MOSCOW/BEIRUT Moscow stepped up its war of words with Washington on Sunday, saying air strikes by a U.S.-led coalition on the Syrian army threatened the implementation of a U.S.-Russian ceasefire plan for Syria and bordered on connivance with Islamic State.
The diplomatic row heated up on the last day of a seven-day ceasefire marred by a surge of violence as warplanes hit the strategic northern city of Aleppo for the first time since the truce came into effect.
On Saturday, the Russian defense ministry said U.S. jets had killed more than 60 Syrian soldiers in the eastern Syrian city of Deir al-Zor in four air strikes by two F-16 and two A-10 fighter jets coming from the direction of Iraq.
The Syrian Observatory for Human Rights, a Britain-based monitoring group with contacts across Syria, cited a military source at Deir al-Zor airport as saying at least 90 Syrian soldiers had been killed.
Russia's foreign ministry denounced the U.S. position on the incident as "unconstructive and inarticulate".
"The actions of coalition pilots - if they, as we hope, were not taken on an order from Washington - are on the boundary between criminal negligence and connivance with Islamic State terrorists," it said in a strongly-worded statement.
"We strongly urge Washington to exert the needed pressure on the illegal armed groups under its patronage to implement the ceasefire plan unconditionally. Otherwise the implementation of the entire package of the U.S.-Russian accords reached in Geneva on Sept. 9 may be jeopardized."
ACCUSATIONS AGAINST WASHINGTON
Russia, which along with Iran supports Syrian President Bashar al Assad, has called on the United States to press units of the moderate Syrian opposition to separate themselves from Islamic State and other "terrorist groups".
Iran also condemned the U.S. military action. "Such moves indicate America supports terrorist groups in Syria," a foreign ministry spokesman said, according to Iranian news agencies.
The U.S. military said the coalition stopped the attacks against what it believed to be Islamic State positions in northeast Syria after Russia informed it that Syrian military personnel and vehicles may have been hit.
"The White House is defending Islamic State. Now there can be no doubts about that," Russian Foreign Ministry spokeswoman Maria Zakharova said in comments aired by state TV.
The U.S. ambassador to the United Nations, Samantha Power, said Zakharova should be embarrassed by that claim. Russia's U.N. representative Vitaly Churkin said Russia had no "specific evidence" of the U.S. colluding with Islamic State militants.
The diplomatic row should further complicate humanitarian aid deliveries to Syria, including its largest pre-war city Aleppo where the fragile truce has been repeatedly violated.
The U.N. told Reuters that aid trucks that had been due to move to Aleppo on Sunday morning were once again being delayed.
Russia's defense ministry said conditions in Syria were deteriorating as fighting escalated in parts of the country where the ceasefire, set to expire late on Sunday, should apply.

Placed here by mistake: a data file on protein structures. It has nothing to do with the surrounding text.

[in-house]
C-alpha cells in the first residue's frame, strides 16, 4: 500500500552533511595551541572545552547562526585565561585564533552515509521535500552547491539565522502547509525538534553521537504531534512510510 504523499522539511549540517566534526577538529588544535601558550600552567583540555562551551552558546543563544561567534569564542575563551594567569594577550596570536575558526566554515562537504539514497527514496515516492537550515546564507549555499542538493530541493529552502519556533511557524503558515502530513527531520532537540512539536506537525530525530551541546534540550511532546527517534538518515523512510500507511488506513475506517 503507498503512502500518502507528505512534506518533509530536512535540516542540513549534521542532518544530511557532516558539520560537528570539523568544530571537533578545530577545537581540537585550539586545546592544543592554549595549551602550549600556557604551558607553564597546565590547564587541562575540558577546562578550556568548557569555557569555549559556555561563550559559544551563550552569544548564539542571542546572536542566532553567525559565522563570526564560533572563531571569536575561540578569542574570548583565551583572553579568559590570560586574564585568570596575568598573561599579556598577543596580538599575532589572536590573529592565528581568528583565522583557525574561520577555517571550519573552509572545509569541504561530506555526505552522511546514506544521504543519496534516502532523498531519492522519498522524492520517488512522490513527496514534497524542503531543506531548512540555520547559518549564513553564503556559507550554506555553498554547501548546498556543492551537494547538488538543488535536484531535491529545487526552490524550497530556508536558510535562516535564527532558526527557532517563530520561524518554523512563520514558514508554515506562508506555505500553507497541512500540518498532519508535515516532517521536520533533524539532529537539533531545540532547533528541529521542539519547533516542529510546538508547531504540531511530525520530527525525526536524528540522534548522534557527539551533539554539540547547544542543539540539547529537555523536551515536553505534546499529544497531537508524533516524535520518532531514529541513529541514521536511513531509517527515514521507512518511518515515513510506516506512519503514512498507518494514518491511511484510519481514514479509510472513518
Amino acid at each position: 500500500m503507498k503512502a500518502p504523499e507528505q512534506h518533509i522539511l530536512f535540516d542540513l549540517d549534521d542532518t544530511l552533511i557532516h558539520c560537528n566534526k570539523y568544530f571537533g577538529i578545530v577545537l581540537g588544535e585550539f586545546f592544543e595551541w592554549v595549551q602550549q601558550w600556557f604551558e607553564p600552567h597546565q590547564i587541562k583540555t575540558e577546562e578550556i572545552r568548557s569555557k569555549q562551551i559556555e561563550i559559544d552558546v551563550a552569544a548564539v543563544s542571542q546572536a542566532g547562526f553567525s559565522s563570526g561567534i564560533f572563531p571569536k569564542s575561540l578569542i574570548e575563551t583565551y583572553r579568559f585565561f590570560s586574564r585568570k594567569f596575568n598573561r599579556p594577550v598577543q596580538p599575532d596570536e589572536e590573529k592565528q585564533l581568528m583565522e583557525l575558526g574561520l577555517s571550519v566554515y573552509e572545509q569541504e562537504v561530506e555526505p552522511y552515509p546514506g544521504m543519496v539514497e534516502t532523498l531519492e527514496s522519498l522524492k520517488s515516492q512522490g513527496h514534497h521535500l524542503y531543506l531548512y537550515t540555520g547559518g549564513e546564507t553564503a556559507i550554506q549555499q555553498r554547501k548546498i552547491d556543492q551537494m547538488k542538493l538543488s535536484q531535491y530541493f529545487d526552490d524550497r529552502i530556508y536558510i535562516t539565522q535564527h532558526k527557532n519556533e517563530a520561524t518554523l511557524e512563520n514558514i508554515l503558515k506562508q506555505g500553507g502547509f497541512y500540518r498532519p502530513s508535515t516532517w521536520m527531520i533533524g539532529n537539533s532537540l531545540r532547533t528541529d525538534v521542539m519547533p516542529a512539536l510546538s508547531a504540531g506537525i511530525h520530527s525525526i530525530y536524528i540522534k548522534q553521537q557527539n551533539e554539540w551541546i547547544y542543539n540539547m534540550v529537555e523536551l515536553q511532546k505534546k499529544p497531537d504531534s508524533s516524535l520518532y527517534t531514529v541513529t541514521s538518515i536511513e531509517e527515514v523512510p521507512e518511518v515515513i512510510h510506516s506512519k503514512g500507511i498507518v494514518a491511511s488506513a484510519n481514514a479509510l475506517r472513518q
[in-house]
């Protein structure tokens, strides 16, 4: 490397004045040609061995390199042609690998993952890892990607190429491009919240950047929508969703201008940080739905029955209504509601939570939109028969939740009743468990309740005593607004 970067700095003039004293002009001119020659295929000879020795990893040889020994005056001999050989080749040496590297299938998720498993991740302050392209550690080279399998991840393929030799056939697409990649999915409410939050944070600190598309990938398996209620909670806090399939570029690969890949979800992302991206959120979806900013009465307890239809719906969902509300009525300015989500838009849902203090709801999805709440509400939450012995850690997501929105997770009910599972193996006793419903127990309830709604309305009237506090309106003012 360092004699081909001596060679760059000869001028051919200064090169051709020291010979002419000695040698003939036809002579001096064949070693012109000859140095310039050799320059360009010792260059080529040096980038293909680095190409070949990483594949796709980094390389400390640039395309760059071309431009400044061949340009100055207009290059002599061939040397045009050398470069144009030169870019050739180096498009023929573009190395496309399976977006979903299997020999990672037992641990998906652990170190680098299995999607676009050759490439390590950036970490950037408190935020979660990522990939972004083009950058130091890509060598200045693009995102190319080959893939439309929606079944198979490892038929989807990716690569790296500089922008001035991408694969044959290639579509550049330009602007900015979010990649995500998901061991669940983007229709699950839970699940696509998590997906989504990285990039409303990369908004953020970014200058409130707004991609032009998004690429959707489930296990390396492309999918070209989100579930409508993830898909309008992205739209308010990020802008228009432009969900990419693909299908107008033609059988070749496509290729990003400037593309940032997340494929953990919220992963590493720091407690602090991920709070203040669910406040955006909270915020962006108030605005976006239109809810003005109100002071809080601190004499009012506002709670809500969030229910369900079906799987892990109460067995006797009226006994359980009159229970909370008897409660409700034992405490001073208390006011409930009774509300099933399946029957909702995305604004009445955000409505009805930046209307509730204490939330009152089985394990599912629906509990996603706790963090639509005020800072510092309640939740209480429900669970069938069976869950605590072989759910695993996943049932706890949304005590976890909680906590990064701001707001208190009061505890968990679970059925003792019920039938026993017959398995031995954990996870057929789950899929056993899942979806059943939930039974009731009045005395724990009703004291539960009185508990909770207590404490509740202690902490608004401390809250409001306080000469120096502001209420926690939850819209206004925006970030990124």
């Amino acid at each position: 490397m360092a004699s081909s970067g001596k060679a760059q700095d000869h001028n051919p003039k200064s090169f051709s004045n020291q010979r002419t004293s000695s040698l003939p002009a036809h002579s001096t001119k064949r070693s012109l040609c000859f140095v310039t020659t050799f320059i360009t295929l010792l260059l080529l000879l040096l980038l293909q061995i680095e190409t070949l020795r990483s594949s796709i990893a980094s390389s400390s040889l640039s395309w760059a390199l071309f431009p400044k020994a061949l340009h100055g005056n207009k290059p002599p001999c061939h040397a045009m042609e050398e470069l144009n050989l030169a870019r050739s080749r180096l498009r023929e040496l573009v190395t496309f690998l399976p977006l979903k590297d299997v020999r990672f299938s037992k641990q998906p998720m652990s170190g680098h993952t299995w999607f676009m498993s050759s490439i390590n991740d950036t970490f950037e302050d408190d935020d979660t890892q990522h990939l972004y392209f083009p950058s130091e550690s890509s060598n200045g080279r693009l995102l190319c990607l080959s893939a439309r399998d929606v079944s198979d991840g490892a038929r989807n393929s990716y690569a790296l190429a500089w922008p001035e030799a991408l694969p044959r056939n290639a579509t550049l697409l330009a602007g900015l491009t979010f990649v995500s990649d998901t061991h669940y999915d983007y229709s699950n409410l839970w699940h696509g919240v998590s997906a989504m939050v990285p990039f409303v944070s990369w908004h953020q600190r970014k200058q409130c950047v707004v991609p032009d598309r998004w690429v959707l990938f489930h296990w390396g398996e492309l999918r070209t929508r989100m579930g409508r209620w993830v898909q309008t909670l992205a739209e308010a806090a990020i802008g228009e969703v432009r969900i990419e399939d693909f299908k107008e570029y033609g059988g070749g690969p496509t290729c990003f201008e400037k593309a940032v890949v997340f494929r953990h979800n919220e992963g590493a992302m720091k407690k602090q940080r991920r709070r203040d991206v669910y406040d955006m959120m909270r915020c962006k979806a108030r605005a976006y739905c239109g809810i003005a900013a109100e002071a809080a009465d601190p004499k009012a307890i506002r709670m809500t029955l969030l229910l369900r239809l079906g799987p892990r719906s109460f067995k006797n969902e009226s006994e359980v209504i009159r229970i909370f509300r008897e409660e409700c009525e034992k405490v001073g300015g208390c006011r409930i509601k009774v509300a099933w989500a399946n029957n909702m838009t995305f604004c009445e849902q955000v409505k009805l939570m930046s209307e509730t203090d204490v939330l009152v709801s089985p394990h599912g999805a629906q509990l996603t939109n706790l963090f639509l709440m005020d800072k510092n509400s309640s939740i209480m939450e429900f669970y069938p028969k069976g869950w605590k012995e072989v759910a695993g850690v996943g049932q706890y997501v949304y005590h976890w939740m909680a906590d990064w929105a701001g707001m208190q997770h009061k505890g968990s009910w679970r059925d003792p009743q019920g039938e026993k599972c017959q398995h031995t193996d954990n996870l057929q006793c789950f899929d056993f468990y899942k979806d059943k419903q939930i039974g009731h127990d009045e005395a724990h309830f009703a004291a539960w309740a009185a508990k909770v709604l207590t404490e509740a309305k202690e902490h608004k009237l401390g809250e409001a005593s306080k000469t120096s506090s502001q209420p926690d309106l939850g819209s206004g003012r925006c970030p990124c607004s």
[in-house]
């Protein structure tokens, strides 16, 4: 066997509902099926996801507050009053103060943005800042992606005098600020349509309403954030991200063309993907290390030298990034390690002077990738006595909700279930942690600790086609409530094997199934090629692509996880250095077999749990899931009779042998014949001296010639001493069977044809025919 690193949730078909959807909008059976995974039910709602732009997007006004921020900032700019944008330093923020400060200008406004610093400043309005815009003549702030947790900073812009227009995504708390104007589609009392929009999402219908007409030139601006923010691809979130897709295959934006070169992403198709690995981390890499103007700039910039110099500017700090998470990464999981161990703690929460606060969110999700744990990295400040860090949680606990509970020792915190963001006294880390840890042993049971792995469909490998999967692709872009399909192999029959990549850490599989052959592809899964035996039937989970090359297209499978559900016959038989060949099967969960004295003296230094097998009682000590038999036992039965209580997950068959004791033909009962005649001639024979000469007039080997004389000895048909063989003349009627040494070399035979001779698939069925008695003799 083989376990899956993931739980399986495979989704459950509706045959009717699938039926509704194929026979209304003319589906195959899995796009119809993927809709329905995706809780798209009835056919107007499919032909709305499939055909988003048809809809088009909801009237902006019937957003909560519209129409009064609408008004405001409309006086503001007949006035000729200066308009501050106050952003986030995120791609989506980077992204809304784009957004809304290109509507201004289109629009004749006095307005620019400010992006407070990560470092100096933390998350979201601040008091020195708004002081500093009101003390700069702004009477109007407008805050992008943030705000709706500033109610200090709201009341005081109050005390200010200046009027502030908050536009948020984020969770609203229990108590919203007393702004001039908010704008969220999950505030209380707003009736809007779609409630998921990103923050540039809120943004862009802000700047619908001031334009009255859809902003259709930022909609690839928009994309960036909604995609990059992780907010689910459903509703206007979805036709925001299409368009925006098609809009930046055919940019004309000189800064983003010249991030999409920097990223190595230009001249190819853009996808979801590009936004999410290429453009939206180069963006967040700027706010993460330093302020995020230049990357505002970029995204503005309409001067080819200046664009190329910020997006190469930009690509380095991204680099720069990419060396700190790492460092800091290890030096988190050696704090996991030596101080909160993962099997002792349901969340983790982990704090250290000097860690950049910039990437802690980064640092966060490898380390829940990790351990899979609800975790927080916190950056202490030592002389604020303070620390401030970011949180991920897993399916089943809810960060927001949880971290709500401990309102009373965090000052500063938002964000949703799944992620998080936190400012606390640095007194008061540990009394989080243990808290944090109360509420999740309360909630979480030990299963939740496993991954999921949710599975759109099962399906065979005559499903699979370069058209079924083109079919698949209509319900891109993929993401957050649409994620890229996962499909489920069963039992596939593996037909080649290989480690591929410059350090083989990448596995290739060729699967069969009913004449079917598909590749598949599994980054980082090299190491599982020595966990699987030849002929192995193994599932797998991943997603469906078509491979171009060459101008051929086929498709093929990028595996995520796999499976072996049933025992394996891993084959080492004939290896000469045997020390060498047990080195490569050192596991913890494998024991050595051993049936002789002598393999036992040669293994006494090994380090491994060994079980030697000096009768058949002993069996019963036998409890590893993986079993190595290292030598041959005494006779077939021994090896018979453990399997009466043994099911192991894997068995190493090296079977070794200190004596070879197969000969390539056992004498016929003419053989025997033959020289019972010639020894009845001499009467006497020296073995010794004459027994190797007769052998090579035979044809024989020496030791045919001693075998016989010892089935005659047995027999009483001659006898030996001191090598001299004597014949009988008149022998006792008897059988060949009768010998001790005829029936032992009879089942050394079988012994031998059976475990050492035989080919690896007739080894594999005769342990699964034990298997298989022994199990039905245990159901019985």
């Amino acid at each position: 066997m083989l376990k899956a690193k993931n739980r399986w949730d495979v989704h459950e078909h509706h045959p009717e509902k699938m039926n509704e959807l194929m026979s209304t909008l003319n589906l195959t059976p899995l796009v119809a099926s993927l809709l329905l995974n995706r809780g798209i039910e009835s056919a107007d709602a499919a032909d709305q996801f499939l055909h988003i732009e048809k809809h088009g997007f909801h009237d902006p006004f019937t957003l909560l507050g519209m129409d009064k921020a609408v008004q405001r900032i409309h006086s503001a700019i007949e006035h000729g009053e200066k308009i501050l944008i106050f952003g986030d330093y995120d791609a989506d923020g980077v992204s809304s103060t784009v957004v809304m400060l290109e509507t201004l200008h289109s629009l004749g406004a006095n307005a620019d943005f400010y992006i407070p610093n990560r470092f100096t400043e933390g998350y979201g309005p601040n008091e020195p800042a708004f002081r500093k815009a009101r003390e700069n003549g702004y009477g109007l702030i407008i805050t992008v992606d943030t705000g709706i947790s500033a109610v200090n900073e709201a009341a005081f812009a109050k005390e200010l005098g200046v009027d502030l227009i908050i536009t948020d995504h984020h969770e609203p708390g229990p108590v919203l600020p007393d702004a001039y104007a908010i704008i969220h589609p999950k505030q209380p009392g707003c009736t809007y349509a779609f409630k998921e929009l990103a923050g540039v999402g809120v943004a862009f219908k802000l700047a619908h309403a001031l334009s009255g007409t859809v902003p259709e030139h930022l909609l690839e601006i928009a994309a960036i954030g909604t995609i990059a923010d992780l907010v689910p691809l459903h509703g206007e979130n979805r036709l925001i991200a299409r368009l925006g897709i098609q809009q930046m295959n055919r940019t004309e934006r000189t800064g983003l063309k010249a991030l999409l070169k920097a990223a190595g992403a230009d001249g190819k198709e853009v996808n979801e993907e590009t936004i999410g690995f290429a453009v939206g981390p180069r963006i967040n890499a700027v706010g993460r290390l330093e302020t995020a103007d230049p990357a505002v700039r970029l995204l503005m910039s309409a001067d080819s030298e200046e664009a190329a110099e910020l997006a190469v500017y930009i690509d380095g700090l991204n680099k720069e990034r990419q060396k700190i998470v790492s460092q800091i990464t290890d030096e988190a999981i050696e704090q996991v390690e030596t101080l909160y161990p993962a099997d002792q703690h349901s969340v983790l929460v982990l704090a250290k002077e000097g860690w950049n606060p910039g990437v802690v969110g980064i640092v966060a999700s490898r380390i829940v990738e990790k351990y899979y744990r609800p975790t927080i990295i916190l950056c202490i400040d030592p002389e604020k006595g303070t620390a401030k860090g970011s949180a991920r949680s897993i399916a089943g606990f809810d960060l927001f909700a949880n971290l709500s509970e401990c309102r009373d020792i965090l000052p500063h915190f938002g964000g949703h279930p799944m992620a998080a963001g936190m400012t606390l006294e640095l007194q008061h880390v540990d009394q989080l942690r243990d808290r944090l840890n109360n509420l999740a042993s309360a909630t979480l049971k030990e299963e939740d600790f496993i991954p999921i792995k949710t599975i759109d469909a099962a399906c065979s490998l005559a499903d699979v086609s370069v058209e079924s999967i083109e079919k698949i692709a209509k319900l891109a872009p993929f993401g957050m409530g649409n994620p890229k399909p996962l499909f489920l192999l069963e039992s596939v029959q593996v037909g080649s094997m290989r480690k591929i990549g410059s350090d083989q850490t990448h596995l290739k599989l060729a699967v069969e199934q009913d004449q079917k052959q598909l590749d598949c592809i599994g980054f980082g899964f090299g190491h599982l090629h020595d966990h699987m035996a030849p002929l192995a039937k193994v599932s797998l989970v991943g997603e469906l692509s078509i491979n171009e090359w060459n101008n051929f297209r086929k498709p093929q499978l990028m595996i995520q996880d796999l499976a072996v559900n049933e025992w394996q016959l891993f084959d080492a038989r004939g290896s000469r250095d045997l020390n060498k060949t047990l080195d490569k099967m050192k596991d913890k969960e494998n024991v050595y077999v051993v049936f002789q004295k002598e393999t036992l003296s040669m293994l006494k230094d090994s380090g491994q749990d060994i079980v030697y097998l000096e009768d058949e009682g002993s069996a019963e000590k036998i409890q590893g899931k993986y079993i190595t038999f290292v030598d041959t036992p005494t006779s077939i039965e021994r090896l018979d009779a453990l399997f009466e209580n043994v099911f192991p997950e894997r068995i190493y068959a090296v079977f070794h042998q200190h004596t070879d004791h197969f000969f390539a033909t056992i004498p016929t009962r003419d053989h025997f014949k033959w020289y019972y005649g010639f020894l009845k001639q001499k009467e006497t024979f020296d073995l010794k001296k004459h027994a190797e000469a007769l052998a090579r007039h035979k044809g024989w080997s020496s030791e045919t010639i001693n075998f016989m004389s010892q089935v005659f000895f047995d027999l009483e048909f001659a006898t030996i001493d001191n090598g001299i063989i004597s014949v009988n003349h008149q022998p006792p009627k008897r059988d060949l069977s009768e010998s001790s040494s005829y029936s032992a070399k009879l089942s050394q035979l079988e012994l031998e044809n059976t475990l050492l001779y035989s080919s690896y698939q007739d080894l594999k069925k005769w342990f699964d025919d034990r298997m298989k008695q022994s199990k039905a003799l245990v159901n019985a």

Aleppo was hit by air strikes for the first time since the truce began. Moscow said militants there were preparing for large-scale military actions against Syria's army.
Heavy clashes continued on Sunday east of Damascus in the rebel-held Jobar suburb, the Syrian Observatory for Human Rights and a witness said.
The al-Rahman Legion, part of a Free Syrian Army rebel alliance there, said its fighters had destroyed a government tank and killed soldiers after government forces tried to storm Jobar for the second time this week.
The Syrian Observatory for Human Rights said at least eight people died and many were seriously injured when helicopters dropped barrel bombs onto a town in a rebel-held part of the southern Syrian province of Daraa on Sunday.
Insurgents say they only reluctantly accepted the initial deal to relieve the dire humanitarian situation in besieged areas they control, and blamed Russia for undermining the truce.
"The truce ... will not hold out," a senior rebel official in Aleppo said.
Rebels have also accused Russia of using the ceasefire to give the Syrian army and allied Shi'ite militias a chance to regroup and deploy forces ready for their own offensives.
Islamic State is excluded from the truce. Separate U.S.-led, Damascus-led and Turkey-backed operations against the militants have continued throughout the ceasefire on various fronts.
One Turkish soldier and six Syrian rebels were wounded on Sunday in clashes with Islamic State near the Syrian border town of al-Rai as Turkey-backed Syrian rebels pushed south towards the IS-held town of al-Bab, Turkey's Dogan News agency reported.
Ahmed Osman, commander of the Sultan Murad rebel group, said the rebels had advanced south and west of al-Rai but could not say when they might reach al-Bab. "Yesterday we took two villages only, today five," he told Reuters.
Turkey hit Islamic State targets within Syria with warplanes, according to Dogan, Osman and the Observatory.
On Sunday, Islamic State said it had shot down a warplane in Deir al-Zor with "anti-aircraft" guns, in the same area as the U.S.-led coalition strikes hit the Syrian military on Saturday.
The Syrian military confirmed the loss of a warplane it said was carrying out an operation against rebels.
(Reporting by Dmitry Solovyov in Moscow and Lisa Barrington in Beirut. Additional reporting by Stephanie Nebehay in Geneva, Humeyra Pamuk in Istanbul, Tom Perry in Beirut, Polina Devitt in Moscow and the Dubai Newsroom; Editing by Tom Heneghan)